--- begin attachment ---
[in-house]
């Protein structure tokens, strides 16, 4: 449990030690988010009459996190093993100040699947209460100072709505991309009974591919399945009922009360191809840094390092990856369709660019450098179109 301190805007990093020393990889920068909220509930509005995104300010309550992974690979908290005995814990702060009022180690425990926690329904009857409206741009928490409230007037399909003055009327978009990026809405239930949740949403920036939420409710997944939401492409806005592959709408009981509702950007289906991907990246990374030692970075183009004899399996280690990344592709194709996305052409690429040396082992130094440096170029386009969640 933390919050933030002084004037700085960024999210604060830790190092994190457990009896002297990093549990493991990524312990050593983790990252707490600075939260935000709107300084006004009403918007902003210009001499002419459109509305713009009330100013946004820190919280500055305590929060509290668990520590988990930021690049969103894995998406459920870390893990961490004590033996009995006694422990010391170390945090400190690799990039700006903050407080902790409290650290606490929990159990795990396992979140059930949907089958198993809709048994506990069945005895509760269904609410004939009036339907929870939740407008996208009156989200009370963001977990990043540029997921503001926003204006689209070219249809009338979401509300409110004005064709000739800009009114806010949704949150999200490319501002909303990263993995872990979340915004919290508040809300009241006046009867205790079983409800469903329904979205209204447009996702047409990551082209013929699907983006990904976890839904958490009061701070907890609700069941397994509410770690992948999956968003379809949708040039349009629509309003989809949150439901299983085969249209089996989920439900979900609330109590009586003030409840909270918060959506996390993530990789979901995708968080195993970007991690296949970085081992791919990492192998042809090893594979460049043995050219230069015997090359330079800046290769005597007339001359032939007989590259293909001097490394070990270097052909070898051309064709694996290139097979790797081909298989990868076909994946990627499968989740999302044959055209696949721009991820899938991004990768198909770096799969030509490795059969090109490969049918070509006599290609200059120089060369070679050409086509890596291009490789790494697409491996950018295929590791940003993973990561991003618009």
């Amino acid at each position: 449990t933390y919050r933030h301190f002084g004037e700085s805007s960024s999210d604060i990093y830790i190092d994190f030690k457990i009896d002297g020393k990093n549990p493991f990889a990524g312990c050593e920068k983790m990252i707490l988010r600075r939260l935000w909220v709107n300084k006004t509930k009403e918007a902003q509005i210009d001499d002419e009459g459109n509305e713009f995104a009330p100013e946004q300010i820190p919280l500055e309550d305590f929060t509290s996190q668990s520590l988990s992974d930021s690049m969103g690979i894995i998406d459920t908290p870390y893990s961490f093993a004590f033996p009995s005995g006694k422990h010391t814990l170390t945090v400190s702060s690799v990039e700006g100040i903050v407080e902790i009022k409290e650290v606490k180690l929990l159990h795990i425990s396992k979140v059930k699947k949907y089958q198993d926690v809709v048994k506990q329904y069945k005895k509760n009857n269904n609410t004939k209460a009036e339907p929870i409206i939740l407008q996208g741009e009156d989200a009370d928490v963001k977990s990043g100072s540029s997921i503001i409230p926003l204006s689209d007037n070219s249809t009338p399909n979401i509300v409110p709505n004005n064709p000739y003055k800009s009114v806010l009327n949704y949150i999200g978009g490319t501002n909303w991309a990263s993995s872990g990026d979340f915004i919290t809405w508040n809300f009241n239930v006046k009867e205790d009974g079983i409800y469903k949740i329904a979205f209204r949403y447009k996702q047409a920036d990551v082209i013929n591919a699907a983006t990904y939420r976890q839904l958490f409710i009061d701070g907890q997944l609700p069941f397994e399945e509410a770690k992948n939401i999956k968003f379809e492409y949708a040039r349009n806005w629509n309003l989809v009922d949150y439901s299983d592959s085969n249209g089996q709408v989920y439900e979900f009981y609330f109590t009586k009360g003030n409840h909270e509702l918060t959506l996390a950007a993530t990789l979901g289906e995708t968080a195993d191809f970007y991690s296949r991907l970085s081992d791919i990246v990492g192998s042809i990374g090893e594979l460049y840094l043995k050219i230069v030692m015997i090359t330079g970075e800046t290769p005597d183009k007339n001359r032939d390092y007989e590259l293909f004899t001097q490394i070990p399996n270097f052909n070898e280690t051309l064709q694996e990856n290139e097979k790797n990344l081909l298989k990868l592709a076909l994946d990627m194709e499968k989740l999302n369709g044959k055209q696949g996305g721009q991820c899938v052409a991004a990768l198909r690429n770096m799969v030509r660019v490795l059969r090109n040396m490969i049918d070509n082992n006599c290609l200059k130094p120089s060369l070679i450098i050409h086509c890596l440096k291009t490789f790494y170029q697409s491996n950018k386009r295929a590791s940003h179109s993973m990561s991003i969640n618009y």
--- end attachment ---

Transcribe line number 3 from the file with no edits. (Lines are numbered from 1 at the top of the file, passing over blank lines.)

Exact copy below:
């Amino acid at each position: 449990t933390y919050r933030h301190f002084g004037e700085s805007s960024s999210d604060i990093y830790i190092d994190f030690k457990i009896d002297g020393k990093n549990p493991f990889a990524g312990c050593e920068k983790m990252i707490l988010r600075r939260l935000w909220v709107n300084k006004t509930k009403e918007a902003q509005i210009d001499d002419e009459g459109n509305e713009f995104a009330p100013e946004q300010i820190p919280l500055e309550d305590f929060t509290s996190q668990s520590l988990s992974d930021s690049m969103g690979i894995i998406d459920t908290p870390y893990s961490f093993a004590f033996p009995s005995g006694k422990h010391t814990l170390t945090v400190s702060s690799v990039e700006g100040i903050v407080e902790i009022k409290e650290v606490k180690l929990l159990h795990i425990s396992k979140v059930k699947k949907y089958q198993d926690v809709v048994k506990q329904y069945k005895k509760n009857n269904n609410t004939k209460a009036e339907p929870i409206i939740l407008q996208g741009e009156d989200a009370d928490v963001k977990s990043g100072s540029s997921i503001i409230p926003l204006s689209d007037n070219s249809t009338p399909n979401i509300v409110p709505n004005n064709p000739y003055k800009s009114v806010l009327n949704y949150i999200g978009g490319t501002n909303w991309a990263s993995s872990g990026d979340f915004i919290t809405w508040n809300f009241n239930v006046k009867e205790d009974g079983i409800y469903k949740i329904a979205f209204r949403y447009k996702q047409a920036d990551v082209i013929n591919a699907a983006t990904y939420r976890q839904l958490f409710i009061d701070g907890q997944l609700p069941f397994e399945e509410a770690k992948n939401i999956k968003f379809e492409y949708a040039r349009n806005w629509n309003l989809v009922d949150y439901s299983d592959s085969n249209g089996q709408v989920y439900e979900f009981y609330f109590t009586k009360g003030n409840h909270e509702l918060t959506l996390a950007a993530t990789l979901g289906e995708t968080a195993d191809f970007y991690s296949r991907l970085s081992d791919i990246v990492g192998s042809i990374g090893e594979l460049y840094l043995k050219i230069v030692m015997i090359t330079g970075e800046t290769p005597d183009k007339n001359r032939d390092y007989e590259l293909f004899t001097q490394i070990p399996n270097f052909n070898e280690t051309l064709q694996e990856n290139e097979k790797n990344l081909l298989k990868l592709a076909l994946d990627m194709e499968k989740l999302n369709g044959k055209q696949g996305g721009q991820c899938v052409a991004a990768l198909r690429n770096m799969v030509r660019v490795l059969r090109n040396m490969i049918d070509n082992n006599c290609l200059k130094p120089s060369l070679i450098i050409h086509c890596l440096k291009t490789f790494y170029q697409s491996n950018k386009r295929a590791s940003h179109s993973m990561s991003i969640n618009y």